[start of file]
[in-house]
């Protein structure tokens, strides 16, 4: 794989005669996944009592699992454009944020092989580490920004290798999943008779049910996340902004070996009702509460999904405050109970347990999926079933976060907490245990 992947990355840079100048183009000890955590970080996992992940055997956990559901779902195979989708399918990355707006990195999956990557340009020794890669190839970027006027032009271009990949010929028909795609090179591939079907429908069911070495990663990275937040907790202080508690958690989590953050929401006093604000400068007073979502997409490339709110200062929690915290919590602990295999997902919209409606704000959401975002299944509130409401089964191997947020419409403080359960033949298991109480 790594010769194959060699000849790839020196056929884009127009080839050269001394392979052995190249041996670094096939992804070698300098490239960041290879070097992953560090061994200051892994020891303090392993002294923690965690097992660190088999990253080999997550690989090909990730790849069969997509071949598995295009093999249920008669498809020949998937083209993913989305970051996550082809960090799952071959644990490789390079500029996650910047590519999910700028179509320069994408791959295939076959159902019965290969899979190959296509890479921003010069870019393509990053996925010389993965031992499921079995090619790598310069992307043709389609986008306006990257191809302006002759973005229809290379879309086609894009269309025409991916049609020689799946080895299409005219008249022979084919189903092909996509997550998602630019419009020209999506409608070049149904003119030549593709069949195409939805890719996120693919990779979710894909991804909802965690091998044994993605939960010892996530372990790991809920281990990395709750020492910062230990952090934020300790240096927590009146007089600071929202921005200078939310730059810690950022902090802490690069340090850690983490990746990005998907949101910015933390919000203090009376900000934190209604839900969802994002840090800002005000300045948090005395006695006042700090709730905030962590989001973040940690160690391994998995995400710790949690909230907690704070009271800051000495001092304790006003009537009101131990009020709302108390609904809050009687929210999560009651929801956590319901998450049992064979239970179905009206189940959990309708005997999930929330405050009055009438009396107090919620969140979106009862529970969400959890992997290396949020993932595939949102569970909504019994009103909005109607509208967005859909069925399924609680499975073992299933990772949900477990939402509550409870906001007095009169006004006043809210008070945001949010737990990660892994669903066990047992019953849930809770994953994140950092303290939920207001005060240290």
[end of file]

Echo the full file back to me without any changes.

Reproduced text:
[in-house]
């Protein structure tokens, strides 16, 4: 794989005669996944009592699992454009944020092989580490920004290798999943008779049910996340902004070996009702509460999904405050109970347990999926079933976060907490245990 992947990355840079100048183009000890955590970080996992992940055997956990559901779902195979989708399918990355707006990195999956990557340009020794890669190839970027006027032009271009990949010929028909795609090179591939079907429908069911070495990663990275937040907790202080508690958690989590953050929401006093604000400068007073979502997409490339709110200062929690915290919590602990295999997902919209409606704000959401975002299944509130409401089964191997947020419409403080359960033949298991109480 790594010769194959060699000849790839020196056929884009127009080839050269001394392979052995190249041996670094096939992804070698300098490239960041290879070097992953560090061994200051892994020891303090392993002294923690965690097992660190088999990253080999997550690989090909990730790849069969997509071949598995295009093999249920008669498809020949998937083209993913989305970051996550082809960090799952071959644990490789390079500029996650910047590519999910700028179509320069994408791959295939076959159902019965290969899979190959296509890479921003010069870019393509990053996925010389993965031992499921079995090619790598310069992307043709389609986008306006990257191809302006002759973005229809290379879309086609894009269309025409991916049609020689799946080895299409005219008249022979084919189903092909996509997550998602630019419009020209999506409608070049149904003119030549593709069949195409939805890719996120693919990779979710894909991804909802965690091998044994993605939960010892996530372990790991809920281990990395709750020492910062230990952090934020300790240096927590009146007089600071929202921005200078939310730059810690950022902090802490690069340090850690983490990746990005998907949101910015933390919000203090009376900000934190209604839900969802994002840090800002005000300045948090005395006695006042700090709730905030962590989001973040940690160690391994998995995400710790949690909230907690704070009271800051000495001092304790006003009537009101131990009020709302108390609904809050009687929210999560009651929801956590319901998450049992064979239970179905009206189940959990309708005997999930929330405050009055009438009396107090919620969140979106009862529970969400959890992997290396949020993932595939949102569970909504019994009103909005109607509208967005859909069925399924609680499975073992299933990772949900477990939402509550409870906001007095009169006004006043809210008070945001949010737990990660892994669903066990047992019953849930809770994953994140950092303290939920207001005060240290």